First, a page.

Residents in McKinney saw big changes at the city, county and school district levels during 2016. Those changes included a McKinney ISD bond election; property rights lawsuits involving the city and county; economic development initiatives; and a potential electrical substation and power line project that could drape a new set of power lines along SH 121.

Although the initial splash of some of these issues has come and gone, city, school and county leaders will still be facing them during 2017.

1. McKinney ISD voters OK new  multiuse stadium

What we reported Accounting for roughly 25 percent of the $220 million bond package passed in May, McKinney ISD’s new stadium and event center was set to originally cost $62.8 million, which included an existing $12.5 million from a 2000 bond used for stadium infrastructure. The cost increased by $7 million over the summer and pushed the total cost to nearly $70 million. MISD officials said the rise in costs came from two areas: materials and labor. The district covered the cost by removing some of the items within the bond and paying for them through the district’s general fund.

The latest On Dec. 6, the district held an official ground breaking ceremony marking the symbolic start of construction. MISD and city officials were both on hand for the ceremony.

What’s next MISD Superintendent Rick McDaniel  said construction of the stadium and events center will take roughly 14 months, weather permitting.

7 things to look for in 2017 McKinney officials are working to find a developer to build a restaurant row in the city.[/caption]

2. city works to draw more restaurants

What we reported In an effort to take the first step in drawing more sales tax revenue and corporations, the city began efforts in August to create a destination-style restaurant row in McKinney. In order to help bring in more retail and restaurants, specifically, the city began a request for proposals process that allows the city to ask for and peruse ideas from developers.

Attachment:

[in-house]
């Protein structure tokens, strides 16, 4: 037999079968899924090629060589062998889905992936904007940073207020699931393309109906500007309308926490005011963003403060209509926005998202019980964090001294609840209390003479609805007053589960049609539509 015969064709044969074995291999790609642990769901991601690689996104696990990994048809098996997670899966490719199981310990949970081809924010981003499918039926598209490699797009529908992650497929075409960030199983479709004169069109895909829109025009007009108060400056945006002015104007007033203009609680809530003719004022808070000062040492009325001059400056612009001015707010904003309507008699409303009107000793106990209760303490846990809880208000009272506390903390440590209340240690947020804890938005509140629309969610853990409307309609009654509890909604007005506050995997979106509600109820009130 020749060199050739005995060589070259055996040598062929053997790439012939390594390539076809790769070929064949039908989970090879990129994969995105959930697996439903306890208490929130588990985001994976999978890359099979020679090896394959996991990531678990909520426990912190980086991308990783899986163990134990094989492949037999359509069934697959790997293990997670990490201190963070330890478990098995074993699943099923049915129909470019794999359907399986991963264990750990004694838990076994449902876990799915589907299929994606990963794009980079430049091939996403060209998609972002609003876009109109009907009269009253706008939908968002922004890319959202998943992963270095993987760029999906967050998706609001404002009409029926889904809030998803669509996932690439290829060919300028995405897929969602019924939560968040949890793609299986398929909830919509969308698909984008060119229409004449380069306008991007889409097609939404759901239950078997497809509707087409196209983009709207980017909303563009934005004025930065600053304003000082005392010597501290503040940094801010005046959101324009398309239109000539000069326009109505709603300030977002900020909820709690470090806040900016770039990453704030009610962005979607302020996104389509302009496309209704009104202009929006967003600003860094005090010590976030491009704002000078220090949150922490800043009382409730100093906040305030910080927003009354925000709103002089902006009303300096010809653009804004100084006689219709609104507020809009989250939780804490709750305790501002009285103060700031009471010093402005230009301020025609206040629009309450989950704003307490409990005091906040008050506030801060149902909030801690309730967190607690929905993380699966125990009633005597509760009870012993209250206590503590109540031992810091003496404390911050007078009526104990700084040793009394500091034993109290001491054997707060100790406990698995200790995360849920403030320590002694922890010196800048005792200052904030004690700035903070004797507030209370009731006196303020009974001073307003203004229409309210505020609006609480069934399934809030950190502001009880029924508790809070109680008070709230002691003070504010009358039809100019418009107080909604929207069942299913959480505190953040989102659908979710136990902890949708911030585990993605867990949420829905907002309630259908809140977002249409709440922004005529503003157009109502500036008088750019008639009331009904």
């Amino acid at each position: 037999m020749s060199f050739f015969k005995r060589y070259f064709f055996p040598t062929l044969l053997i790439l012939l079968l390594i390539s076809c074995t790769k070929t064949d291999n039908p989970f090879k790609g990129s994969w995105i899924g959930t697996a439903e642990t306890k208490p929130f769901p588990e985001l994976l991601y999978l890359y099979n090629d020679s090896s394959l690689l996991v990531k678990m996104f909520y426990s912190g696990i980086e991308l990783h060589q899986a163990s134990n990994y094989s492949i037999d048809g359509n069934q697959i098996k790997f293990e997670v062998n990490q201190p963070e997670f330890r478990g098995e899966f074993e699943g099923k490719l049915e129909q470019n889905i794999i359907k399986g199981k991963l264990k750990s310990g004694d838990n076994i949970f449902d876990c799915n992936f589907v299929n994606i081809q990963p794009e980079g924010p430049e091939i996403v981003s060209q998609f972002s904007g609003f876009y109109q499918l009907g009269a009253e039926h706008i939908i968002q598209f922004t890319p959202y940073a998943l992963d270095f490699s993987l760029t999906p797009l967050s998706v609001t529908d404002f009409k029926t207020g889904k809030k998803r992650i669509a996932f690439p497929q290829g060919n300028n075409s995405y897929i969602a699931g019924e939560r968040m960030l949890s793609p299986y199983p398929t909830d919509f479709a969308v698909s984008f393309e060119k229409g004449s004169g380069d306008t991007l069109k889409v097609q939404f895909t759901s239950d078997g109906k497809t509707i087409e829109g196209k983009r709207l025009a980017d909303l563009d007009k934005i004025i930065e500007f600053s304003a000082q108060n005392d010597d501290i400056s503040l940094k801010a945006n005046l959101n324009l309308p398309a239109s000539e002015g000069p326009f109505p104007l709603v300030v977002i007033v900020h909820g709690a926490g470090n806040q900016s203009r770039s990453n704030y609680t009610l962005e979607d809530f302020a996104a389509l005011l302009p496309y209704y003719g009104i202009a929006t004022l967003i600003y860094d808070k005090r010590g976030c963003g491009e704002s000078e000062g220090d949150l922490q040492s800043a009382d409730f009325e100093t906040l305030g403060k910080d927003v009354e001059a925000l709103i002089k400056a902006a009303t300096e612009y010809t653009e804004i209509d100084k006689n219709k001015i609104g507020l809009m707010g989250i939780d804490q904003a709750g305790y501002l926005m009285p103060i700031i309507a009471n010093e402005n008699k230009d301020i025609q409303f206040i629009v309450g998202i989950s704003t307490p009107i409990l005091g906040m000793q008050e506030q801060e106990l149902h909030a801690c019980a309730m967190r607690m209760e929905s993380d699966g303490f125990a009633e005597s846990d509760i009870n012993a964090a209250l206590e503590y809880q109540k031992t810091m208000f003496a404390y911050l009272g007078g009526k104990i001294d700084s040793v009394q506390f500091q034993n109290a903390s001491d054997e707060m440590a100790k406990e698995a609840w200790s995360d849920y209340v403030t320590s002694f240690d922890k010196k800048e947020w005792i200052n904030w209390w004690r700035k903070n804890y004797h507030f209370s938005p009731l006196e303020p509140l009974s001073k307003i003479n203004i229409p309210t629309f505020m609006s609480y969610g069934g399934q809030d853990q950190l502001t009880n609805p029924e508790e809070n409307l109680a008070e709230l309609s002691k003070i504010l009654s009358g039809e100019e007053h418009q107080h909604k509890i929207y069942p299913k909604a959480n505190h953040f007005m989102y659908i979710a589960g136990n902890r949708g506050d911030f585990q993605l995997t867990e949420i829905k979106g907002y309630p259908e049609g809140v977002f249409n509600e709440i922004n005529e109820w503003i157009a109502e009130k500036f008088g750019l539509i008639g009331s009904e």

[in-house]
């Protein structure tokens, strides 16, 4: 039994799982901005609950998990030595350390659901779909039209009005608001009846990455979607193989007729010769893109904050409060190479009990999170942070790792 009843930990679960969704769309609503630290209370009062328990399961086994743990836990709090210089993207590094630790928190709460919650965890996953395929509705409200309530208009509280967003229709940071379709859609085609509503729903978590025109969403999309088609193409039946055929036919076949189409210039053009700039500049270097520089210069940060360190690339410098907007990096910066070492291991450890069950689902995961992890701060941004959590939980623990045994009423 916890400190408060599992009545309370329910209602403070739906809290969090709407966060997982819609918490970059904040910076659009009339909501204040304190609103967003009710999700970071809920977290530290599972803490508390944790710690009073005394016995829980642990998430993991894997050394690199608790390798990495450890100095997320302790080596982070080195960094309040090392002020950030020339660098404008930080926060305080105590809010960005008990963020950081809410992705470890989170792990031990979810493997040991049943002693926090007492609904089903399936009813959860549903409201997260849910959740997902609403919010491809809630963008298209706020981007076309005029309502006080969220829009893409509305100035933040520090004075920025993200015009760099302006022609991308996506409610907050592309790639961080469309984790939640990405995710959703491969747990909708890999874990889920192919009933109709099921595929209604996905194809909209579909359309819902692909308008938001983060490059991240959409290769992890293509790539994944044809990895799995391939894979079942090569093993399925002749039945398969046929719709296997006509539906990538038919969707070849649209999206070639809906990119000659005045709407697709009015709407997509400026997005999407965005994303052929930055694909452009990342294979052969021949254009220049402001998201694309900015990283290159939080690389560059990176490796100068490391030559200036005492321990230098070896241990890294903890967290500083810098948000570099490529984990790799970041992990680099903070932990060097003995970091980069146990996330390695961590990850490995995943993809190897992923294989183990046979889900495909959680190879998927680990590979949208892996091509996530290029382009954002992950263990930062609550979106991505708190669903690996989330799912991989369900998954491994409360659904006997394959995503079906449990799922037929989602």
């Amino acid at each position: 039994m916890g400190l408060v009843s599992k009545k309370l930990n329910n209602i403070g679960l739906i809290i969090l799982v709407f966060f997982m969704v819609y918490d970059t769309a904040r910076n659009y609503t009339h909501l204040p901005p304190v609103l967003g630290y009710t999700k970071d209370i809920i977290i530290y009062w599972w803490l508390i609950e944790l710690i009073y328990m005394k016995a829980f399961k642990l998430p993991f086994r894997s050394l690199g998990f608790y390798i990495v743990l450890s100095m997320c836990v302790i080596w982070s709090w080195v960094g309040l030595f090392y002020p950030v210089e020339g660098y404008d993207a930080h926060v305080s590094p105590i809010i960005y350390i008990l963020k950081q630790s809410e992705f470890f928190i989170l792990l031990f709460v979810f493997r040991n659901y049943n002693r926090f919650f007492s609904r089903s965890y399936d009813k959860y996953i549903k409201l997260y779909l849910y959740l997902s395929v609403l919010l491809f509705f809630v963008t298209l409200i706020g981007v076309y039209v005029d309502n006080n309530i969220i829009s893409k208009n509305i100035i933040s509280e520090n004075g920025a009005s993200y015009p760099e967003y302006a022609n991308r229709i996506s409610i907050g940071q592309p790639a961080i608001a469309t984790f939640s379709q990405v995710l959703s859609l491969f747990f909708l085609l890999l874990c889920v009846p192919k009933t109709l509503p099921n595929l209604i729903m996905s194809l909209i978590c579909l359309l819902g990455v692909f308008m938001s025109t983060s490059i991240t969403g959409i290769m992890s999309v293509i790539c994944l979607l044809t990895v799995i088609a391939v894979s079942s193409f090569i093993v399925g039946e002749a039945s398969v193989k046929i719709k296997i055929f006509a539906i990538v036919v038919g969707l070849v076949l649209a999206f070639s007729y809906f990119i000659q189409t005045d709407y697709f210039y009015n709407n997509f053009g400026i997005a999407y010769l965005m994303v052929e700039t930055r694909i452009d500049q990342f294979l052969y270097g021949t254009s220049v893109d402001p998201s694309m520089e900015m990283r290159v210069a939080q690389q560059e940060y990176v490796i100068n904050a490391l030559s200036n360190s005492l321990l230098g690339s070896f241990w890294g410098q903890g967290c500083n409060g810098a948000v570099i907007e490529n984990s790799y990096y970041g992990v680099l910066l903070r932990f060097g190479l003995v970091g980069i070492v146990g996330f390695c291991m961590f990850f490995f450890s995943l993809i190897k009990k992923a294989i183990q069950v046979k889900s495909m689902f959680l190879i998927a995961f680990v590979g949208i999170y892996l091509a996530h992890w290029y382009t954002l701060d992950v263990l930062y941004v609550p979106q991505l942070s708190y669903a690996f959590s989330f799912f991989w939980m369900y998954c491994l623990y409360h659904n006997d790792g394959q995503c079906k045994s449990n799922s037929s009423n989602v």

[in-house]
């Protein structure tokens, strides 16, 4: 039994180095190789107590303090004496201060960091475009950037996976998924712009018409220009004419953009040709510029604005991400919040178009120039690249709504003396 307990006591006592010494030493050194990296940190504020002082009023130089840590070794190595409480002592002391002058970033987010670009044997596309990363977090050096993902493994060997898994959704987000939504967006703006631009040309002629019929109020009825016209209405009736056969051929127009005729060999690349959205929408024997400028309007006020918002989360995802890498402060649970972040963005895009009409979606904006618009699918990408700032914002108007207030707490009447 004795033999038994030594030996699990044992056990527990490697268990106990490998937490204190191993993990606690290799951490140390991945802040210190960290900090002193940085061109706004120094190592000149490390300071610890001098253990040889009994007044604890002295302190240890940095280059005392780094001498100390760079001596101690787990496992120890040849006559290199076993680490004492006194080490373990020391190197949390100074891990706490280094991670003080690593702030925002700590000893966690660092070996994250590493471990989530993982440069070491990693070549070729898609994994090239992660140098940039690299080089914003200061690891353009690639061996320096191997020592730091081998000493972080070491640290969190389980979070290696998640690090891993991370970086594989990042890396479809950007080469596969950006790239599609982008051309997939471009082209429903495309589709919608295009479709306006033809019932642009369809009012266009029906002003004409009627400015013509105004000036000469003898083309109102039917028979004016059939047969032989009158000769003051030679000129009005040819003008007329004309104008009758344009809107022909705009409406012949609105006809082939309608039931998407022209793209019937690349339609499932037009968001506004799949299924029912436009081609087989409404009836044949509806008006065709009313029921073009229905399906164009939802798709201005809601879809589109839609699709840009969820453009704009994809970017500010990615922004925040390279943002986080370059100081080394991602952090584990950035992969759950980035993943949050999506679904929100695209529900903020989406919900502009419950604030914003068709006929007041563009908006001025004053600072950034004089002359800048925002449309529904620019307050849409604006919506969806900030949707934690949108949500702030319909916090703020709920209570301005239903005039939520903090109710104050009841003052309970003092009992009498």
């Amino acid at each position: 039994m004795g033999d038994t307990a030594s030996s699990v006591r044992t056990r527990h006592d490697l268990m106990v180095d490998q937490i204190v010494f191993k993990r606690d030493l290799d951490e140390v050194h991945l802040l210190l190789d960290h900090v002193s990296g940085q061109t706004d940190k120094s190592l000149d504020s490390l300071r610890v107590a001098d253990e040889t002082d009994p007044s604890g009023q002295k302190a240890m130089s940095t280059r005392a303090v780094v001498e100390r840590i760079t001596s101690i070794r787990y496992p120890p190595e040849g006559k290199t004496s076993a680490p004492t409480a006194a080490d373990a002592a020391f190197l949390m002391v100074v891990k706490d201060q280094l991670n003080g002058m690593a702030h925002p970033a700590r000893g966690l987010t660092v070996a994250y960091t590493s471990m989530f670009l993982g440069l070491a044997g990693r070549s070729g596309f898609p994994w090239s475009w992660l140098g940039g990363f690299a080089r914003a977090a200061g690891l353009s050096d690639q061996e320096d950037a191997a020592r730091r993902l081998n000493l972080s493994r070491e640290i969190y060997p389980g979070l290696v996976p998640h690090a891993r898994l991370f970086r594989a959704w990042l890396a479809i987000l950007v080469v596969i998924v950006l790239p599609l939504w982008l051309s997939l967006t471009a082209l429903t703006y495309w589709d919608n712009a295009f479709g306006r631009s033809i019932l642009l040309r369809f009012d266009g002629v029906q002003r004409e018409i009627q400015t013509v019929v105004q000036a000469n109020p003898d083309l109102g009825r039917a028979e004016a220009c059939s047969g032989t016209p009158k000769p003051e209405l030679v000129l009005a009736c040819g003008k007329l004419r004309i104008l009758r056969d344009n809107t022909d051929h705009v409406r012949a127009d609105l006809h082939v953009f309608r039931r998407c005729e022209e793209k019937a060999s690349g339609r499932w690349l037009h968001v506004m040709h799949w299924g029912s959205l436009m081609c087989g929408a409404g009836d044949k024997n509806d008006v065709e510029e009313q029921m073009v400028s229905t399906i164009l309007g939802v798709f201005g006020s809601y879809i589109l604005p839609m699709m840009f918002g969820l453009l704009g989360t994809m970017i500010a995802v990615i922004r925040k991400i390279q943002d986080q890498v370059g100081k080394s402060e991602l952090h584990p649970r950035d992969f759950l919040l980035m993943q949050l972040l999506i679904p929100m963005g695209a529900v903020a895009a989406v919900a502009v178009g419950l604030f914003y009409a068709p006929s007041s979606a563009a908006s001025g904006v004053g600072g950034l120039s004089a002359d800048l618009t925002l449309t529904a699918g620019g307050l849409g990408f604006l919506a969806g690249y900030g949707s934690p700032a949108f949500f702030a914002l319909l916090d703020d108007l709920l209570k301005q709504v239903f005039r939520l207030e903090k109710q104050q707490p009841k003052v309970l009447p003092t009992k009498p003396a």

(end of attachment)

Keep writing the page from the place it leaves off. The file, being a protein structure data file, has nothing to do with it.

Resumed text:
The latest In November, the city held a prequalification conference with interested parties.

What’s next  The request for proposals deadline was Dec. 15. Interviews will be held for finalists Jan. 30, and city staff will submit recommendations in March.

7 things to look for in 2017 Construction on a mixed-use development in downtown McKinney will soon be underway.[/caption]

3. mixed-use development coming to downtown

What we reported The city has been working since February 2015 to create a new mixed-use development on a 9-acre plot of land one block south of the square in downtown McKinney.

The latest On Oct. 18, McKinney City Council approved final plans for a $45 million development in downtown, which consists of 20,000 square feet of retail and restaurant space, 45,000 square feet of office space and 330 multifamily apartments. Phase 1 includes two four-story buildings with retail and restaurant space on the first floor and residential units above, a three-story building with apartments and a 5 1/2-story parking garage.

What’s next Columbus Realty is looking to begin work on the 9-acre site in January including the demolition of some 300-plus existing parking spaces and the existing city-owned building (Annex B). The first phase is anticipated to take approximately 18 months to complete. As part of this work, grading, utility work and paving work will occur soon.

7 things to look for in 2017 Arch Resorts is currently involved in a lawsuit with the city of McKinney and Collin County. The property is near the FM 543 and US 75 intersection.[/caption]

4. city and county debate permitting rights